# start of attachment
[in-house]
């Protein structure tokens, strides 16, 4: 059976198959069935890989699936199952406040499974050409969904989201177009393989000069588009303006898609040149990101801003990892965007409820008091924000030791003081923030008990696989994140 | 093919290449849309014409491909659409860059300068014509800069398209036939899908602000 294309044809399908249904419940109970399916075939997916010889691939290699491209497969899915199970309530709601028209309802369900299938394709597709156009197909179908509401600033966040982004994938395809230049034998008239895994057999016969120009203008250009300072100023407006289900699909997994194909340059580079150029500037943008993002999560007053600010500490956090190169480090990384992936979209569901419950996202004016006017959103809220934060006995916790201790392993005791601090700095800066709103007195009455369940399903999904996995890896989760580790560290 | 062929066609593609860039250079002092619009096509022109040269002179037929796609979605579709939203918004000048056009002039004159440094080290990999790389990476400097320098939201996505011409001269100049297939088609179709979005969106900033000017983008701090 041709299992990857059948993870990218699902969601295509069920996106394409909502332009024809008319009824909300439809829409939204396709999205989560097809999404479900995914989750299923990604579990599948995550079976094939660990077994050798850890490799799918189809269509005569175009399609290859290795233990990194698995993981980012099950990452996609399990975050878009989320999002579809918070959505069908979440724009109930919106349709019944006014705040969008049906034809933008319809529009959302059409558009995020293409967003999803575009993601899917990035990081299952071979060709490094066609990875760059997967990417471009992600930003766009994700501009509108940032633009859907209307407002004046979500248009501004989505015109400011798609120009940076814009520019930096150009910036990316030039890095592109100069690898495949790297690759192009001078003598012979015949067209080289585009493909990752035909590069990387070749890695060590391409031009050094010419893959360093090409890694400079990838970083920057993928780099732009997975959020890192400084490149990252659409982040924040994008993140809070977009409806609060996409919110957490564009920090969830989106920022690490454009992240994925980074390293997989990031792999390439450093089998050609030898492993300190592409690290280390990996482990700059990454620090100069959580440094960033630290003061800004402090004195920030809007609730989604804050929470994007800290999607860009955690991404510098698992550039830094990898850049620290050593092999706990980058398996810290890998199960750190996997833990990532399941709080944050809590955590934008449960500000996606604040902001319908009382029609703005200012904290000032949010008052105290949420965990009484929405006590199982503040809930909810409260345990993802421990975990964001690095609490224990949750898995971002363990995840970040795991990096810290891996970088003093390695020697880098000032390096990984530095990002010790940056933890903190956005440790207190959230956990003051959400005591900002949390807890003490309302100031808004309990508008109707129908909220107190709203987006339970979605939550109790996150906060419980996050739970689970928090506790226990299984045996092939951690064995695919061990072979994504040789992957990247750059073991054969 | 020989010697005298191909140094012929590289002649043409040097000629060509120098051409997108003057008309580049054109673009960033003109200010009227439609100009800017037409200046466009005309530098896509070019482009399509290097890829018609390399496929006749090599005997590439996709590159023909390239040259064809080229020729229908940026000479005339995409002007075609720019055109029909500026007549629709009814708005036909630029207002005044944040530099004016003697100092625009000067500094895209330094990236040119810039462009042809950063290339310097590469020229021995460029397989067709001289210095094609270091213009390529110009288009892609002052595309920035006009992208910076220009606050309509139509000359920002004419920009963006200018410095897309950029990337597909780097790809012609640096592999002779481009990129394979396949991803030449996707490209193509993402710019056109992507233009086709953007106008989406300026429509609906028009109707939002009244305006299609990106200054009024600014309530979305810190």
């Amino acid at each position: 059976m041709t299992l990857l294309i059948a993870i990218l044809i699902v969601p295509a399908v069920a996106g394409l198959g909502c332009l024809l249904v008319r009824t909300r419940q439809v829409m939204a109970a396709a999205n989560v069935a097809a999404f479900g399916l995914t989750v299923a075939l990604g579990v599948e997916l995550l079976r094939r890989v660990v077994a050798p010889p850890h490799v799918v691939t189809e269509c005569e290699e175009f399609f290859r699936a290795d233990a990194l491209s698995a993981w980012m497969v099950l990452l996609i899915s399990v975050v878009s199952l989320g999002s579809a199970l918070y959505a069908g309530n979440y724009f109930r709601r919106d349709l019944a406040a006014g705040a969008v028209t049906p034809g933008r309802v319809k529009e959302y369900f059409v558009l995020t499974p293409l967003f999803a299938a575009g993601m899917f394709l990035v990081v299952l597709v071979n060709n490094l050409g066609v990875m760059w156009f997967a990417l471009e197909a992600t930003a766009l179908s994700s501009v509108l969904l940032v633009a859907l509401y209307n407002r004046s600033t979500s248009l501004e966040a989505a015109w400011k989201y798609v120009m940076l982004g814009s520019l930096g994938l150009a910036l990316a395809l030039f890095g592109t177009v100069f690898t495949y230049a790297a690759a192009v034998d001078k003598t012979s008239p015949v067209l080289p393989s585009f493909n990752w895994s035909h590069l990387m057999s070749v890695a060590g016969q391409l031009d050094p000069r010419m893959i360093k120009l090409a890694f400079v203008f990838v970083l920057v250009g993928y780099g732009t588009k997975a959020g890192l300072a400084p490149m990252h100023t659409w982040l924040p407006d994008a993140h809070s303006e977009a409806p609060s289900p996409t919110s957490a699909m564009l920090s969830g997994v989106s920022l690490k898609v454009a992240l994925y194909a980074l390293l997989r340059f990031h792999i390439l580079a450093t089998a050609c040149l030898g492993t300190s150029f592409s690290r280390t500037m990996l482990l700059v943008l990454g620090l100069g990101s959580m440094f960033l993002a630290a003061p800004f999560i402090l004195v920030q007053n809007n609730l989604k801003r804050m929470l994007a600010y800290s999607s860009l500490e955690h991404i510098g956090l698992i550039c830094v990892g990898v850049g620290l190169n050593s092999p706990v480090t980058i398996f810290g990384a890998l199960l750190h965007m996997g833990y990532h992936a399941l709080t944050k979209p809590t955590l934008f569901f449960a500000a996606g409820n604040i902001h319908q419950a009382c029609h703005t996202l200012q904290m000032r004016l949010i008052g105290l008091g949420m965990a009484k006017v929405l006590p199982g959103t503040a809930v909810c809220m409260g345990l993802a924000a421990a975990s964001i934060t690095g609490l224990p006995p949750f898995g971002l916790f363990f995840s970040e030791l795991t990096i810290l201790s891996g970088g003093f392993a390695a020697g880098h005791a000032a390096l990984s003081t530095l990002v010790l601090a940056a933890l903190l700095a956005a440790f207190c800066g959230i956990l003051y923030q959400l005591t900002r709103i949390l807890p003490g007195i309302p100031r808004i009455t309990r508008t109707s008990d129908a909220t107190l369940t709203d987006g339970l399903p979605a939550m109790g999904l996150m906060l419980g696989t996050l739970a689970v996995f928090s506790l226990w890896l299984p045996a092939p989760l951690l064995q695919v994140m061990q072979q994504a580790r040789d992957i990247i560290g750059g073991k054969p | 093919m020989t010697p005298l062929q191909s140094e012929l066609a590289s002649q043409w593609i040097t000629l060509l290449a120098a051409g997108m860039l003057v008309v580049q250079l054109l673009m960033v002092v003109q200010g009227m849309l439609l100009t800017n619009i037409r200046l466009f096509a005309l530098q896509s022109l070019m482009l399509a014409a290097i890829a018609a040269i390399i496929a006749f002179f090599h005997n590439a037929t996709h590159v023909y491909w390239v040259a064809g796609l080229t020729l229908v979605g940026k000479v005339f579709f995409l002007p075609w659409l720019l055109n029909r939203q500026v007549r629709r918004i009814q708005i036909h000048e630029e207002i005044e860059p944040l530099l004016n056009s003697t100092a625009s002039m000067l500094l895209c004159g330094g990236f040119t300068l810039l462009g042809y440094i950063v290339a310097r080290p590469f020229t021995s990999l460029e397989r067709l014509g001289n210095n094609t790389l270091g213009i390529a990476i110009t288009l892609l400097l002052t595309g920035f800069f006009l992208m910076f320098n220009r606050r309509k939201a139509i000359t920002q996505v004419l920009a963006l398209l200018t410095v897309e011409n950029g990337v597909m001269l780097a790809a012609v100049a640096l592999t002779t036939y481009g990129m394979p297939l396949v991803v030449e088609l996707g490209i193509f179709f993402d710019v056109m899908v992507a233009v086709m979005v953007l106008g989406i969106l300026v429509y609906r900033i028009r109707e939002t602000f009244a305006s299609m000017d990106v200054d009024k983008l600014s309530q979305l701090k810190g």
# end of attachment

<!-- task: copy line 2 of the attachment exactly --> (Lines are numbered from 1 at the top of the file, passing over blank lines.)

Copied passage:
């Protein structure tokens, strides 16, 4: 059976198959069935890989699936199952406040499974050409969904989201177009393989000069588009303006898609040149990101801003990892965007409820008091924000030791003081923030008990696989994140 | 093919290449849309014409491909659409860059300068014509800069398209036939899908602000 294309044809399908249904419940109970399916075939997916010889691939290699491209497969899915199970309530709601028209309802369900299938394709597709156009197909179908509401600033966040982004994938395809230049034998008239895994057999016969120009203008250009300072100023407006289900699909997994194909340059580079150029500037943008993002999560007053600010500490956090190169480090990384992936979209569901419950996202004016006017959103809220934060006995916790201790392993005791601090700095800066709103007195009455369940399903999904996995890896989760580790560290 | 062929066609593609860039250079002092619009096509022109040269002179037929796609979605579709939203918004000048056009002039004159440094080290990999790389990476400097320098939201996505011409001269100049297939088609179709979005969106900033000017983008701090 041709299992990857059948993870990218699902969601295509069920996106394409909502332009024809008319009824909300439809829409939204396709999205989560097809999404479900995914989750299923990604579990599948995550079976094939660990077994050798850890490799799918189809269509005569175009399609290859290795233990990194698995993981980012099950990452996609399990975050878009989320999002579809918070959505069908979440724009109930919106349709019944006014705040969008049906034809933008319809529009959302059409558009995020293409967003999803575009993601899917990035990081299952071979060709490094066609990875760059997967990417471009992600930003766009994700501009509108940032633009859907209307407002004046979500248009501004989505015109400011798609120009940076814009520019930096150009910036990316030039890095592109100069690898495949790297690759192009001078003598012979015949067209080289585009493909990752035909590069990387070749890695060590391409031009050094010419893959360093090409890694400079990838970083920057993928780099732009997975959020890192400084490149990252659409982040924040994008993140809070977009409806609060996409919110957490564009920090969830989106920022690490454009992240994925980074390293997989990031792999390439450093089998050609030898492993300190592409690290280390990996482990700059990454620090100069959580440094960033630290003061800004402090004195920030809007609730989604804050929470994007800290999607860009955690991404510098698992550039830094990898850049620290050593092999706990980058398996810290890998199960750190996997833990990532399941709080944050809590955590934008449960500000996606604040902001319908009382029609703005200012904290000032949010008052105290949420965990009484929405006590199982503040809930909810409260345990993802421990975990964001690095609490224990949750898995971002363990995840970040795991990096810290891996970088003093390695020697880098000032390096990984530095990002010790940056933890903190956005440790207190959230956990003051959400005591900002949390807890003490309302100031808004309990508008109707129908909220107190709203987006339970979605939550109790996150906060419980996050739970689970928090506790226990299984045996092939951690064995695919061990072979994504040789992957990247750059073991054969 | 020989010697005298191909140094012929590289002649043409040097000629060509120098051409997108003057008309580049054109673009960033003109200010009227439609100009800017037409200046466009005309530098896509070019482009399509290097890829018609390399496929006749090599005997590439996709590159023909390239040259064809080229020729229908940026000479005339995409002007075609720019055109029909500026007549629709009814708005036909630029207002005044944040530099004016003697100092625009000067500094895209330094990236040119810039462009042809950063290339310097590469020229021995460029397989067709001289210095094609270091213009390529110009288009892609002052595309920035006009992208910076220009606050309509139509000359920002004419920009963006200018410095897309950029990337597909780097790809012609640096592999002779481009990129394979396949991803030449996707490209193509993402710019056109992507233009086709953007106008989406300026429509609906028009109707939002009244305006299609990106200054009024600014309530979305810190």